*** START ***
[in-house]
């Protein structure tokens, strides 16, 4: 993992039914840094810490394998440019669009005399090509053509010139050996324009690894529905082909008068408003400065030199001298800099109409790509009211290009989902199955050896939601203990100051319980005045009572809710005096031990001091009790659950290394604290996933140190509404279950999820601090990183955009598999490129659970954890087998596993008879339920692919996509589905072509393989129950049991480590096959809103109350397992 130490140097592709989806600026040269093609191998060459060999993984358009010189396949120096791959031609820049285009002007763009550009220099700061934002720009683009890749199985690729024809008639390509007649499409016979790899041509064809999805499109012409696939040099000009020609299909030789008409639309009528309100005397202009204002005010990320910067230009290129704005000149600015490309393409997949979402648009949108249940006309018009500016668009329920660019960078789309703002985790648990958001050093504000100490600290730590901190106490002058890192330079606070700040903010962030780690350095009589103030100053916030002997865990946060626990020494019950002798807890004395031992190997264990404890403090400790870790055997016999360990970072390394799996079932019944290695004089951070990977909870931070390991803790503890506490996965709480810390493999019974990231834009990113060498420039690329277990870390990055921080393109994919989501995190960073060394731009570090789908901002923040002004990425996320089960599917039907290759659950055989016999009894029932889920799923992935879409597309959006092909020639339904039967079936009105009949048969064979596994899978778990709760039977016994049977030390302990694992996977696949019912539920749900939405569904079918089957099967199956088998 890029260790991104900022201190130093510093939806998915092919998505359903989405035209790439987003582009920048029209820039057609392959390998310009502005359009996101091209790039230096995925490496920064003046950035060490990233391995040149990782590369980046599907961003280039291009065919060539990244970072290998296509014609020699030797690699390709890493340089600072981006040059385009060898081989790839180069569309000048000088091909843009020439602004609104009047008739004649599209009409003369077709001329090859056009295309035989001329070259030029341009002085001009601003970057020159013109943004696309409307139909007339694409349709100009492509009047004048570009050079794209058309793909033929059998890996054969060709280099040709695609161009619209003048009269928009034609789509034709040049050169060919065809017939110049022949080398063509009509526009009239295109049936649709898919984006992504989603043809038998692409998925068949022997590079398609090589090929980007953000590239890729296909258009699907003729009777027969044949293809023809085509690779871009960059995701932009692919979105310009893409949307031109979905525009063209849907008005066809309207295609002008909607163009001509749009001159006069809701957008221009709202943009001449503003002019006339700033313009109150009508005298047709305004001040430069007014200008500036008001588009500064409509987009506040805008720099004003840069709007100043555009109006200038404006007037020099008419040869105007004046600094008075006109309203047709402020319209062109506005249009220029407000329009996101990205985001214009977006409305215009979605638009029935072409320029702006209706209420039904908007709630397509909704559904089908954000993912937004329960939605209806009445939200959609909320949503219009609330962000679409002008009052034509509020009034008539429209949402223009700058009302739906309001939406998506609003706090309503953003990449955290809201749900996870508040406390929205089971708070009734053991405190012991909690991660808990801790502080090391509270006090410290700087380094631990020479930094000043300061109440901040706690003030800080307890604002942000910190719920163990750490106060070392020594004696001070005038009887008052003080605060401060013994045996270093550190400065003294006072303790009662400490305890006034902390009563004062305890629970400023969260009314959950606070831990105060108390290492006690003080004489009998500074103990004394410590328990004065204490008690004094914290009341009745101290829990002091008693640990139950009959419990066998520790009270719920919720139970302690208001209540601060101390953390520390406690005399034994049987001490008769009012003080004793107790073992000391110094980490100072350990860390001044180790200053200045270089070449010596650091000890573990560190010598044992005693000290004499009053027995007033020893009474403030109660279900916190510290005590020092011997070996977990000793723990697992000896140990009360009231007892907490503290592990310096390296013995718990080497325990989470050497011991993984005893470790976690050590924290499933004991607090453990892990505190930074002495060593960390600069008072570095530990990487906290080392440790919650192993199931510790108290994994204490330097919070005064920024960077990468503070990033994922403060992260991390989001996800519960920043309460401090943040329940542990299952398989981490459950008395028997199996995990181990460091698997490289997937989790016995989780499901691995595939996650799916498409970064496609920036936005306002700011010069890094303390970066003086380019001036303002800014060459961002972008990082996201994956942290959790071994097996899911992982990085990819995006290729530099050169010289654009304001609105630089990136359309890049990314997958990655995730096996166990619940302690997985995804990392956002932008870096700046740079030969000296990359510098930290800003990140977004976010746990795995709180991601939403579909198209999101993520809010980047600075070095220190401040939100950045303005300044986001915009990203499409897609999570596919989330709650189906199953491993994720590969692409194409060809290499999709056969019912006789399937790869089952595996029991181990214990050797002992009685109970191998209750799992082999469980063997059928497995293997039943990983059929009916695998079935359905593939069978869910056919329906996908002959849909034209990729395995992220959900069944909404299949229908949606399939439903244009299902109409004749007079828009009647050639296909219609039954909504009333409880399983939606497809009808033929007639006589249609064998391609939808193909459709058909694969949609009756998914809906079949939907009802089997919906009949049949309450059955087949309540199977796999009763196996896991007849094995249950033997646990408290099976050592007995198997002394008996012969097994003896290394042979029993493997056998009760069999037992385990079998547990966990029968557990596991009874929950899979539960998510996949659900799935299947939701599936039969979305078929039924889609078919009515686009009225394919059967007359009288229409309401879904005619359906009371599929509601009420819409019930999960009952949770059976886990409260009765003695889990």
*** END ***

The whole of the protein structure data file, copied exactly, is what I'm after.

[in-house]
């Protein structure tokens, strides 16, 4: 993992039914840094810490394998440019669009005399090509053509010139050996324009690894529905082909008068408003400065030199001298800099109409790509009211290009989902199955050896939601203990100051319980005045009572809710005096031990001091009790659950290394604290996933140190509404279950999820601090990183955009598999490129659970954890087998596993008879339920692919996509589905072509393989129950049991480590096959809103109350397992 130490140097592709989806600026040269093609191998060459060999993984358009010189396949120096791959031609820049285009002007763009550009220099700061934002720009683009890749199985690729024809008639390509007649499409016979790899041509064809999805499109012409696939040099000009020609299909030789008409639309009528309100005397202009204002005010990320910067230009290129704005000149600015490309393409997949979402648009949108249940006309018009500016668009329920660019960078789309703002985790648990958001050093504000100490600290730590901190106490002058890192330079606070700040903010962030780690350095009589103030100053916030002997865990946060626990020494019950002798807890004395031992190997264990404890403090400790870790055997016999360990970072390394799996079932019944290695004089951070990977909870931070390991803790503890506490996965709480810390493999019974990231834009990113060498420039690329277990870390990055921080393109994919989501995190960073060394731009570090789908901002923040002004990425996320089960599917039907290759659950055989016999009894029932889920799923992935879409597309959006092909020639339904039967079936009105009949048969064979596994899978778990709760039977016994049977030390302990694992996977696949019912539920749900939405569904079918089957099967199956088998 890029260790991104900022201190130093510093939806998915092919998505359903989405035209790439987003582009920048029209820039057609392959390998310009502005359009996101091209790039230096995925490496920064003046950035060490990233391995040149990782590369980046599907961003280039291009065919060539990244970072290998296509014609020699030797690699390709890493340089600072981006040059385009060898081989790839180069569309000048000088091909843009020439602004609104009047008739004649599209009409003369077709001329090859056009295309035989001329070259030029341009002085001009601003970057020159013109943004696309409307139909007339694409349709100009492509009047004048570009050079794209058309793909033929059998890996054969060709280099040709695609161009619209003048009269928009034609789509034709040049050169060919065809017939110049022949080398063509009509526009009239295109049936649709898919984006992504989603043809038998692409998925068949022997590079398609090589090929980007953000590239890729296909258009699907003729009777027969044949293809023809085509690779871009960059995701932009692919979105310009893409949307031109979905525009063209849907008005066809309207295609002008909607163009001509749009001159006069809701957008221009709202943009001449503003002019006339700033313009109150009508005298047709305004001040430069007014200008500036008001588009500064409509987009506040805008720099004003840069709007100043555009109006200038404006007037020099008419040869105007004046600094008075006109309203047709402020319209062109506005249009220029407000329009996101990205985001214009977006409305215009979605638009029935072409320029702006209706209420039904908007709630397509909704559904089908954000993912937004329960939605209806009445939200959609909320949503219009609330962000679409002008009052034509509020009034008539429209949402223009700058009302739906309001939406998506609003706090309503953003990449955290809201749900996870508040406390929205089971708070009734053991405190012991909690991660808990801790502080090391509270006090410290700087380094631990020479930094000043300061109440901040706690003030800080307890604002942000910190719920163990750490106060070392020594004696001070005038009887008052003080605060401060013994045996270093550190400065003294006072303790009662400490305890006034902390009563004062305890629970400023969260009314959950606070831990105060108390290492006690003080004489009998500074103990004394410590328990004065204490008690004094914290009341009745101290829990002091008693640990139950009959419990066998520790009270719920919720139970302690208001209540601060101390953390520390406690005399034994049987001490008769009012003080004793107790073992000391110094980490100072350990860390001044180790200053200045270089070449010596650091000890573990560190010598044992005693000290004499009053027995007033020893009474403030109660279900916190510290005590020092011997070996977990000793723990697992000896140990009360009231007892907490503290592990310096390296013995718990080497325990989470050497011991993984005893470790976690050590924290499933004991607090453990892990505190930074002495060593960390600069008072570095530990990487906290080392440790919650192993199931510790108290994994204490330097919070005064920024960077990468503070990033994922403060992260991390989001996800519960920043309460401090943040329940542990299952398989981490459950008395028997199996995990181990460091698997490289997937989790016995989780499901691995595939996650799916498409970064496609920036936005306002700011010069890094303390970066003086380019001036303002800014060459961002972008990082996201994956942290959790071994097996899911992982990085990819995006290729530099050169010289654009304001609105630089990136359309890049990314997958990655995730096996166990619940302690997985995804990392956002932008870096700046740079030969000296990359510098930290800003990140977004976010746990795995709180991601939403579909198209999101993520809010980047600075070095220190401040939100950045303005300044986001915009990203499409897609999570596919989330709650189906199953491993994720590969692409194409060809290499999709056969019912006789399937790869089952595996029991181990214990050797002992009685109970191998209750799992082999469980063997059928497995293997039943990983059929009916695998079935359905593939069978869910056919329906996908002959849909034209990729395995992220959900069944909404299949229908949606399939439903244009299902109409004749007079828009009647050639296909219609039954909504009333409880399983939606497809009808033929007639006589249609064998391609939808193909459709058909694969949609009756998914809906079949939907009802089997919906009949049949309450059955087949309540199977796999009763196996896991007849094995249950033997646990408290099976050592007995198997002394008996012969097994003896290394042979029993493997056998009760069999037992385990079998547990966990029968557990596991009874929950899979539960998510996949659900799935299947939701599936039969979305078929039924889609078919009515686009009225394919059967007359009288229409309401879904005619359906009371599929509601009420819409019930999960009952949770059976886990409260009765003695889990």